Commissions of inquiry are not bound by such strict rules of evidence as a court, and can consider reliable evidence of any kind, including, for example, hearsay (secondary) evidence. All information received, especially if provided by any individuals or groups which might attempt to use the Commission as an instrument for their own purposes, should be evaluated with caution. The Commission will need to assess all information and evidence it receives to determine its relevance, veracity, reliability and probative value. The reliability of hearsay evidence, in particular, must be considered carefully and must normally be corroborated before it can be accepted it as fact. On no account may the Commission admit statements obtained by torture or other cruel, inhuman or degrading treatment or punishment, unless as evidence that such torture or ill-treatment has been inflicted. Legal counsel should assist the Commission by bringing relevant evidence to its attention and ensuring that evidence produced by the inquiry is admissible in later criminal proceedings.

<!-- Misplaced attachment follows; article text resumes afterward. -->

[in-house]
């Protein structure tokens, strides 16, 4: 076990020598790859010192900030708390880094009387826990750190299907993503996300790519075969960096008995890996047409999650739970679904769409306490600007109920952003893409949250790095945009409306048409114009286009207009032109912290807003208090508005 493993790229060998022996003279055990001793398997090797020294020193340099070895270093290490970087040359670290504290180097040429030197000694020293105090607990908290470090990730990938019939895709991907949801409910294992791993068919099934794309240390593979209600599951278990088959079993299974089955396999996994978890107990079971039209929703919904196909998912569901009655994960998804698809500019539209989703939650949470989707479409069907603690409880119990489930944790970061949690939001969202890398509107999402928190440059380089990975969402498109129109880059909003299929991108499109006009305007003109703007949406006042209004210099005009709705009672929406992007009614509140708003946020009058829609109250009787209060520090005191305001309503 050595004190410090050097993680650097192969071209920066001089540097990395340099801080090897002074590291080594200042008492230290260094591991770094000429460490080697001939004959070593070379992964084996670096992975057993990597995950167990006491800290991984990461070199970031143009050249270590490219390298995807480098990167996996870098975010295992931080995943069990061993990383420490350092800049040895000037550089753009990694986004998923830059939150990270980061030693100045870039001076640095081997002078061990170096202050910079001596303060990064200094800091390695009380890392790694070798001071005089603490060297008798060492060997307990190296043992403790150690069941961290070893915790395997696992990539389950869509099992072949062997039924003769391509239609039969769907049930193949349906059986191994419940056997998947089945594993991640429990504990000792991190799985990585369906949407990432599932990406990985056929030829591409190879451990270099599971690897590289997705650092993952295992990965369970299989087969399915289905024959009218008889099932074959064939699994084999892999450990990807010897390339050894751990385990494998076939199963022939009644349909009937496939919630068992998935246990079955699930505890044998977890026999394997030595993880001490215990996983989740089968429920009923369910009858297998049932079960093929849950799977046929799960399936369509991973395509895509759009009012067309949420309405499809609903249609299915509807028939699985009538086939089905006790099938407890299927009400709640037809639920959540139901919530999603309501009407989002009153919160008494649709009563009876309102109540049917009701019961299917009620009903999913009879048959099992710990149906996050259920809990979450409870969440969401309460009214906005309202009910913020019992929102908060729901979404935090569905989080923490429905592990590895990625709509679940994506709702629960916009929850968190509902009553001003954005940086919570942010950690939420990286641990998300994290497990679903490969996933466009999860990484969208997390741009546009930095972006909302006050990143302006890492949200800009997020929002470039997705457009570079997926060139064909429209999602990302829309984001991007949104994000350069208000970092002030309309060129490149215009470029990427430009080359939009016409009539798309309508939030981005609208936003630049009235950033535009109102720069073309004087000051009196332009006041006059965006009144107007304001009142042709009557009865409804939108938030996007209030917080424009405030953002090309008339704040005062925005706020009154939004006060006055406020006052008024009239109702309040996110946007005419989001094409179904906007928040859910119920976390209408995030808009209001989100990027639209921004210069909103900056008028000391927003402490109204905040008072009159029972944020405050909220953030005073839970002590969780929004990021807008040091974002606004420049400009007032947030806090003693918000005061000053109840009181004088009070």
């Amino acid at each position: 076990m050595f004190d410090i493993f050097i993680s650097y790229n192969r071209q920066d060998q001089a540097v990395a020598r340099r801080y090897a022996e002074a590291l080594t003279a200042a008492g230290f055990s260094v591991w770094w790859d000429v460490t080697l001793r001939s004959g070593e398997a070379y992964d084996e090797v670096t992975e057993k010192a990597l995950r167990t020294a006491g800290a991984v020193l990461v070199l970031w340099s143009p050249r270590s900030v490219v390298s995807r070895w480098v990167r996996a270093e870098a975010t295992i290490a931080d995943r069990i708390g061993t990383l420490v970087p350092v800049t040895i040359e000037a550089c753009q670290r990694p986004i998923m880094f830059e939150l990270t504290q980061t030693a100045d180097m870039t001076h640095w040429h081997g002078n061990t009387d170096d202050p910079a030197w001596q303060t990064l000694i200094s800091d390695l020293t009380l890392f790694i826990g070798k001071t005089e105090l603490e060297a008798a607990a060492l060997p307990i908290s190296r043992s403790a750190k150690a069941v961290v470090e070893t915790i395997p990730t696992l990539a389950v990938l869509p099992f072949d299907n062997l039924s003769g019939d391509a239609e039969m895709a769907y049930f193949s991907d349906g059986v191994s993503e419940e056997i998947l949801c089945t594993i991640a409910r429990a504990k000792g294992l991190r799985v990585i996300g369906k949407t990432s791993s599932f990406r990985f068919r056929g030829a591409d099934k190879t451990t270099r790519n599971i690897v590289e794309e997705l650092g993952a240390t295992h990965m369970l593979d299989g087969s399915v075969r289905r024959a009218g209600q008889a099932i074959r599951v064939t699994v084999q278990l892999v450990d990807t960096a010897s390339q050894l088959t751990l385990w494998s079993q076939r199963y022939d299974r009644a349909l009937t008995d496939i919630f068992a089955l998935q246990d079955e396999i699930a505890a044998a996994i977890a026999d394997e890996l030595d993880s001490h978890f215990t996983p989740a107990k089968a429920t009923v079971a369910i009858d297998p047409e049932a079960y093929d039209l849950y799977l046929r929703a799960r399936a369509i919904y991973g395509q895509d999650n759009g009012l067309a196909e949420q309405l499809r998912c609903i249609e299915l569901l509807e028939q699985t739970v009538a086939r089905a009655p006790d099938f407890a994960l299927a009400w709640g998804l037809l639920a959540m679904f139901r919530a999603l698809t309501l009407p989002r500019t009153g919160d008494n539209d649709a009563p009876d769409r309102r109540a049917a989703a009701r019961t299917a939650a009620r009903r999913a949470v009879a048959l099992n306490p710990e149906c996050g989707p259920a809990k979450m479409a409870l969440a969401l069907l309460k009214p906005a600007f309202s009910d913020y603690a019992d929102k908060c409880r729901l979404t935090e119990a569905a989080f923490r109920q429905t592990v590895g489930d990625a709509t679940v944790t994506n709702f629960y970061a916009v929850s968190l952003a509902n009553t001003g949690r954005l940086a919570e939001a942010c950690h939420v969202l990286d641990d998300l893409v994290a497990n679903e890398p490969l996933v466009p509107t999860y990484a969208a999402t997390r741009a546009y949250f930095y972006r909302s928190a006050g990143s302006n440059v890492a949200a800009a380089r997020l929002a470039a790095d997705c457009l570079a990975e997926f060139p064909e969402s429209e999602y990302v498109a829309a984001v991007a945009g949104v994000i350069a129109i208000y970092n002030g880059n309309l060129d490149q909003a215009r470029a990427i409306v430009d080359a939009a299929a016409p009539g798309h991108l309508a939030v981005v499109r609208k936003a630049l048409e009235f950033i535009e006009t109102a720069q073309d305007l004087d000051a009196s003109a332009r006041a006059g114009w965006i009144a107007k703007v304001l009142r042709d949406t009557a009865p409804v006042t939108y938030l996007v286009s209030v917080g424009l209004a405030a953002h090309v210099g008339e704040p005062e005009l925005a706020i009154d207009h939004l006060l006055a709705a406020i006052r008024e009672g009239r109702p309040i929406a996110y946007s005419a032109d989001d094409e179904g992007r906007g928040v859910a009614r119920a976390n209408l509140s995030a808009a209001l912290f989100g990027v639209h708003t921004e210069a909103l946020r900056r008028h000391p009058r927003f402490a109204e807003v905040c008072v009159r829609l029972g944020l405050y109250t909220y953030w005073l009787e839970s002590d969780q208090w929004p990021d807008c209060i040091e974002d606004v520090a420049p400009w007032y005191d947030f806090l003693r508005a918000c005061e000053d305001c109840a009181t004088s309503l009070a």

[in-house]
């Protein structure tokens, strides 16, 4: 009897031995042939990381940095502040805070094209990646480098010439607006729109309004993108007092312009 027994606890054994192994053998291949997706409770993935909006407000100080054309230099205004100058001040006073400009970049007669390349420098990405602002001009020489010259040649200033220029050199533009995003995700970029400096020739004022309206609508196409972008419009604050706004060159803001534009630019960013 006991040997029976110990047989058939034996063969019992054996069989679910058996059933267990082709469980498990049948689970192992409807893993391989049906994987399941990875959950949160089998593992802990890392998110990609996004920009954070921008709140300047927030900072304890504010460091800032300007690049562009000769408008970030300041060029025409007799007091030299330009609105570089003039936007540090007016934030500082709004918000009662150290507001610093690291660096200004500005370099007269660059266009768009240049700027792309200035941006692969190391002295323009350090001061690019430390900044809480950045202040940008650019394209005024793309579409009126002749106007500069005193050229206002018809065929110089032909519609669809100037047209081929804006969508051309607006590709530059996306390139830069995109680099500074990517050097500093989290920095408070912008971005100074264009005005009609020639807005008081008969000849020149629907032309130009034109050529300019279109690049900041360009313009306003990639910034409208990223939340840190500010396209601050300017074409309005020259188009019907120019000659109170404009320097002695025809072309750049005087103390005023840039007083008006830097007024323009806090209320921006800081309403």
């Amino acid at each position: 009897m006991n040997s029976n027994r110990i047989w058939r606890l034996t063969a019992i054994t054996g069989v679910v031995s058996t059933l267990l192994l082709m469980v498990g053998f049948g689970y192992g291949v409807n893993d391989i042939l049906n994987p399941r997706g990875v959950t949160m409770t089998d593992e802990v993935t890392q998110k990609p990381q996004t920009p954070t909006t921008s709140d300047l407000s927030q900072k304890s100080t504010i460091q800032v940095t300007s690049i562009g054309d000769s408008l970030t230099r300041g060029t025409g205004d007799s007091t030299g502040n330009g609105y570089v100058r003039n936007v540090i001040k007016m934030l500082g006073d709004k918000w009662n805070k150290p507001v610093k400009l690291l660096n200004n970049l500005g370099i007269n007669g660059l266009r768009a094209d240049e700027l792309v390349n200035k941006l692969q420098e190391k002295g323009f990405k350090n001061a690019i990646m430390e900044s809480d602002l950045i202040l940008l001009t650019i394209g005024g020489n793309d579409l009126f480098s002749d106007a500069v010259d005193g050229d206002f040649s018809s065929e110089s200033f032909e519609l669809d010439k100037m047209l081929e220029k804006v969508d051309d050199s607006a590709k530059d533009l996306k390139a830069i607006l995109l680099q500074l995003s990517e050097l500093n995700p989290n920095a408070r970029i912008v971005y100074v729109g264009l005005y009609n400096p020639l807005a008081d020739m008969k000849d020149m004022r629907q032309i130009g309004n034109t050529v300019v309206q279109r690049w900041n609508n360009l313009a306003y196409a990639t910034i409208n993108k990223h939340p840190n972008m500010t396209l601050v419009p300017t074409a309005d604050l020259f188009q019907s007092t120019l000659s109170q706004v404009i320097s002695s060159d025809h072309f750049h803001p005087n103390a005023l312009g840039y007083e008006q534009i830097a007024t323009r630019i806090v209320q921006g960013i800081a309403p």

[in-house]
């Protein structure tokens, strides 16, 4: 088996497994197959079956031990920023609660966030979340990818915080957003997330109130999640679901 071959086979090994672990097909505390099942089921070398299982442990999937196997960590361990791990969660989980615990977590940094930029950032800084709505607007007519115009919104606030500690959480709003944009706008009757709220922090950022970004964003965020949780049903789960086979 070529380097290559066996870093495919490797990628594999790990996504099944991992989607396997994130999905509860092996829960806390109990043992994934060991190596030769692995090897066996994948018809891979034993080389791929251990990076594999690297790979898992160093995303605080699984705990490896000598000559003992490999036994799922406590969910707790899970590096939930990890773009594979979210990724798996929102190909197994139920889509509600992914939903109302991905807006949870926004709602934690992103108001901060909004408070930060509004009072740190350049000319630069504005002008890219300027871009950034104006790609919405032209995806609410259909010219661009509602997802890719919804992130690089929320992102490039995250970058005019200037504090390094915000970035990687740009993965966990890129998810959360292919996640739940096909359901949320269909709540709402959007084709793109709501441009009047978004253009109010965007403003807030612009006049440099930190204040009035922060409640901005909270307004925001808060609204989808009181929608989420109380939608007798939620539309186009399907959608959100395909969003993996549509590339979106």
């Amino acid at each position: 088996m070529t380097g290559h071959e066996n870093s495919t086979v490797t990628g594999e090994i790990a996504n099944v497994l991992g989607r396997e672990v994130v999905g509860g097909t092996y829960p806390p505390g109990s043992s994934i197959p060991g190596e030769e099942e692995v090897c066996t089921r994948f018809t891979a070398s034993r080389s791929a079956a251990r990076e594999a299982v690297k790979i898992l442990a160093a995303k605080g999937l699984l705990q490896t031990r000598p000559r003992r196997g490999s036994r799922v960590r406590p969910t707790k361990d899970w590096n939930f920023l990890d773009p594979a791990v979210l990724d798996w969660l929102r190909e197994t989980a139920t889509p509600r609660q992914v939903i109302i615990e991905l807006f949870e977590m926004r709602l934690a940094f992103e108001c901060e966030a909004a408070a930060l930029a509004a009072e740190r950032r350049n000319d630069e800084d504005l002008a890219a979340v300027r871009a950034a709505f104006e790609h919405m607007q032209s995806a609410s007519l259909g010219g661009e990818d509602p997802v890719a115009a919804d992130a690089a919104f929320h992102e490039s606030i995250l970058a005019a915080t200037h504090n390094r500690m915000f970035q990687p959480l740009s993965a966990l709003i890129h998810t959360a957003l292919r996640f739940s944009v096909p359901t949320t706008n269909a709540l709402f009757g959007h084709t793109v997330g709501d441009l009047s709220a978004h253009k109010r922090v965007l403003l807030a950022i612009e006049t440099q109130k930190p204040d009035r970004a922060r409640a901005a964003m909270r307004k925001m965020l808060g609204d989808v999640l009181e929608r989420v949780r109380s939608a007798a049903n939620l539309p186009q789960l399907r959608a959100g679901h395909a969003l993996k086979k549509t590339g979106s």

v. Public information and education campaign

A comprehensive outreach policy is essential to the Commission’s impact.

* The Commission should establish contact with representatives of non-governmental organizations, other relevant non-state institutions and the media, to publicize its work and obtain relevant information. It should also seek to access information and advice from appropriate international human rights bodies, including relevant UN Special Procedures such as the Special Rapporteur on Extrajudicial Executions.